• 60 Metascore
    • 50 Chris Cabin
    The film devolves quickly into a pedestrian character study that basks in Gary Webb's public shaming and victimization, losing sight of the bravery and probing talent that characterized his writing.
    • 74 Metascore
    • 50 Chris Cabin
    Much like his hero, Christopher Nolan's goal seems to be to take the humor and wildness out of imagination, to see invention in rigidly practical and scientific terms.
    • 60 Metascore
    • 50 Chris Cabin
    If there's a general air of emotional authenticity woven throughout all this garden-variety, faith-in-family hokum, it's in the racing scenes.
    • 67 Metascore
    • 50 Chris Cabin
    The filmmakers cut the film to emphasize the story's familiar plot points, rather than highlight any instances of personal visual artistry.
    • 57 Metascore
    • 38 Chris Cabin
    A would-be thriller masquerading a long, dry monument to the reliability and comfort of community, blindly cocooned by its own nostalgic self-regard.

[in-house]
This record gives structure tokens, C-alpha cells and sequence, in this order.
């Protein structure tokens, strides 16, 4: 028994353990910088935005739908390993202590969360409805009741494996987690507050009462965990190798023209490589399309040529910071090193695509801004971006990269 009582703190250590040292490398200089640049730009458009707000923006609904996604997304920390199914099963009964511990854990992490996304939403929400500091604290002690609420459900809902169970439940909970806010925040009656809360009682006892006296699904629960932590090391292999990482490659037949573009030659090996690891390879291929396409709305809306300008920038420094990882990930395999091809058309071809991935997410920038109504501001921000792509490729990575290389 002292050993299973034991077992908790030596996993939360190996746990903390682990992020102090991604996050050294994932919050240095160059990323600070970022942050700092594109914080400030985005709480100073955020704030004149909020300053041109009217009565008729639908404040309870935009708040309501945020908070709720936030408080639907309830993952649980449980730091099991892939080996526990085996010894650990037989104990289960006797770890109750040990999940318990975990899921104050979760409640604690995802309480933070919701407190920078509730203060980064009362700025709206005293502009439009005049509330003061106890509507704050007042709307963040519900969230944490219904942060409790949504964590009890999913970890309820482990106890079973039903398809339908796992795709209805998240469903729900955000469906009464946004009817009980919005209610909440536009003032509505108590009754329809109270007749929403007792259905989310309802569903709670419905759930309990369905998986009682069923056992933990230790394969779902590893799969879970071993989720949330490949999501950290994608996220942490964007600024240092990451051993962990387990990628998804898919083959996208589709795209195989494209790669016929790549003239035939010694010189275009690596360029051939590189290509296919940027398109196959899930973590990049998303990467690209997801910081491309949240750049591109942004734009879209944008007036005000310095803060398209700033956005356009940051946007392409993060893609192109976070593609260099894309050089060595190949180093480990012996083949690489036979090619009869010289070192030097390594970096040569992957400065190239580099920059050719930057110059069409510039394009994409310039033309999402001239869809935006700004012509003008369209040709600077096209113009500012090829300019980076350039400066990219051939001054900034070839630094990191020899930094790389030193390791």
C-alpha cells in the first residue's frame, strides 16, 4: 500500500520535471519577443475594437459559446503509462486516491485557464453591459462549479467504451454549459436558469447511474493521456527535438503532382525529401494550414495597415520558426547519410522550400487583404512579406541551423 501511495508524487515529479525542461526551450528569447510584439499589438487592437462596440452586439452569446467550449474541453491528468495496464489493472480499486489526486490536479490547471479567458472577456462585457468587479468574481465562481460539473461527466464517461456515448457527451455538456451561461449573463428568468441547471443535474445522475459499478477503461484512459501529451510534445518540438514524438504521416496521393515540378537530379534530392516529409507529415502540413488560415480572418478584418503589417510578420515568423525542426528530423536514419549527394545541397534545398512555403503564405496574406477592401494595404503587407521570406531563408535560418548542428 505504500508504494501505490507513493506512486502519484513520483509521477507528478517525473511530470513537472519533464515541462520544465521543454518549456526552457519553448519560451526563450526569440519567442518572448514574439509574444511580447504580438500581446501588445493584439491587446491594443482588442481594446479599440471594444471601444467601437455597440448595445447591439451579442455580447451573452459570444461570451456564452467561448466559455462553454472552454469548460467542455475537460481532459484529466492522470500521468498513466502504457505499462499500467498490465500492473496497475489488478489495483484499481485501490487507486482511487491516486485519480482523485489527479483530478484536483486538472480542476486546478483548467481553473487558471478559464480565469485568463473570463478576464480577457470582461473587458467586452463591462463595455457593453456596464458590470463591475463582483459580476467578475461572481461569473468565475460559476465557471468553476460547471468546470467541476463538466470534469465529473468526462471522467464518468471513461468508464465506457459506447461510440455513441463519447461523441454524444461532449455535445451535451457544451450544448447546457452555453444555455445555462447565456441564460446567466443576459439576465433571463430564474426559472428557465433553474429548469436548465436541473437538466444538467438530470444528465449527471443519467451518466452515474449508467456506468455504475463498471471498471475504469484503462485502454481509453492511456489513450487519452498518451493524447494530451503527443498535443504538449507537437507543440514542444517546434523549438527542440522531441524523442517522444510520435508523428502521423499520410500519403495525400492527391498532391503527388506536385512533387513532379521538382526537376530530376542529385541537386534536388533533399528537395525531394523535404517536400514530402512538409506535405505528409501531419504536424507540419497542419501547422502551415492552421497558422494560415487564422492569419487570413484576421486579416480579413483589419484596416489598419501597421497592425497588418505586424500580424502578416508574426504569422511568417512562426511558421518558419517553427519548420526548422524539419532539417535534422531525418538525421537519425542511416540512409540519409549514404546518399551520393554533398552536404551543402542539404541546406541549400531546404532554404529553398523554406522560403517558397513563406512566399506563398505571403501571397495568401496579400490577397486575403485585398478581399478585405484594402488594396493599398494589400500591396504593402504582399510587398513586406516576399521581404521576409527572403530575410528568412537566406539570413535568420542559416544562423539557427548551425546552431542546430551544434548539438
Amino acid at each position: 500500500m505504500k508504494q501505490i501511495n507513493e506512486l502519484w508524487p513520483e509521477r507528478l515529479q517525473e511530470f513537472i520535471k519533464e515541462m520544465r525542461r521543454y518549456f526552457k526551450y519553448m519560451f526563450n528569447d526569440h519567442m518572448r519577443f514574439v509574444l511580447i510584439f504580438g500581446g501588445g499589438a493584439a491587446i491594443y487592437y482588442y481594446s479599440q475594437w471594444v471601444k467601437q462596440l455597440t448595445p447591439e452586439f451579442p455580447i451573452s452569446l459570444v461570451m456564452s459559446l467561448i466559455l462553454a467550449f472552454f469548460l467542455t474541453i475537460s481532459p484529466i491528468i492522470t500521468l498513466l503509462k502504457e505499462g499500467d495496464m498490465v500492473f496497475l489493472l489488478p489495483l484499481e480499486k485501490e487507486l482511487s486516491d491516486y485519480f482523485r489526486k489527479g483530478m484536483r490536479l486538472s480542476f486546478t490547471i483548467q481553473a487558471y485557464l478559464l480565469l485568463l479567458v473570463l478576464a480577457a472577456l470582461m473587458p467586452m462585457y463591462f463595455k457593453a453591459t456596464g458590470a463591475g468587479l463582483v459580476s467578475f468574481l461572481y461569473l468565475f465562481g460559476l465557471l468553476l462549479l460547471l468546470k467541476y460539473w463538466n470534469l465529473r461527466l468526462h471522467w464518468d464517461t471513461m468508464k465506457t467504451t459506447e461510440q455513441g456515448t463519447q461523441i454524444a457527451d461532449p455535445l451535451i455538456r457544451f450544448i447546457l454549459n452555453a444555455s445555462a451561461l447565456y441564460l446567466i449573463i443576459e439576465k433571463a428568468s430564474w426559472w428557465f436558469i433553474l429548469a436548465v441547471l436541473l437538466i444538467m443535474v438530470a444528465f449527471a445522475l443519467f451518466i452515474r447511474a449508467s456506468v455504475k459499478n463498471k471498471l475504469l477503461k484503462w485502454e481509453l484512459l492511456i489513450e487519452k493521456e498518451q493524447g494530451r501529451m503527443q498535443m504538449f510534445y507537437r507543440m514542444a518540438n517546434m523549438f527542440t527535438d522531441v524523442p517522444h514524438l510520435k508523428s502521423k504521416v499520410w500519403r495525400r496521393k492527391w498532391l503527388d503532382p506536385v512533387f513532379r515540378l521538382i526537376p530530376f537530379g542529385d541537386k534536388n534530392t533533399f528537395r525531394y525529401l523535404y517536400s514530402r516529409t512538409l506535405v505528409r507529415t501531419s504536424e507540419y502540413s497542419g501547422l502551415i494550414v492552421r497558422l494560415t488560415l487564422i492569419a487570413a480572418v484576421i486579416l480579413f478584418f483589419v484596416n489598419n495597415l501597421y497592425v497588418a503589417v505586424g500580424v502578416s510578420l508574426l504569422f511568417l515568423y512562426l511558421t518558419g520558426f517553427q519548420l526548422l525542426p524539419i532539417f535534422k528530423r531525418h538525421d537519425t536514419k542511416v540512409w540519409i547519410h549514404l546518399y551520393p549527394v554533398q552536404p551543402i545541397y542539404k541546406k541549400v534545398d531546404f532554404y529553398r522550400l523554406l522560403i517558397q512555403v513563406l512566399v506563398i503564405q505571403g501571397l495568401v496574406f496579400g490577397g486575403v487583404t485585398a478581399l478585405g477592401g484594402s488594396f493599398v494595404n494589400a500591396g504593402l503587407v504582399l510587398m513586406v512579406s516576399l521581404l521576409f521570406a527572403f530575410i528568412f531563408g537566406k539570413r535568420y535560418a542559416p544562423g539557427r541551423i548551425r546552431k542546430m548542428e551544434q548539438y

• 61 Metascore
    • 38 Chris Cabin
    Offers all the ingredients for a great feast of enticing visions and thematic concerns, only to have them be prepared, plated, and served with the grace of Elmer Fudd.
    • 56 Metascore
    • 38 Chris Cabin
    Arvin Chen's Taiwan is dominated by eccentricity in tone and atmosphere, but in a very careful, pronounced way, as to never really run the danger of being truly strange.
    • 52 Metascore
    • 38 Chris Cabin
    Tina Gordon Chism's film collapses into a series of clumsy improvisatory sketches, tied up in cheap, risibly sentimental catharsis.
    • 33 Metascore
    • 38 Chris Cabin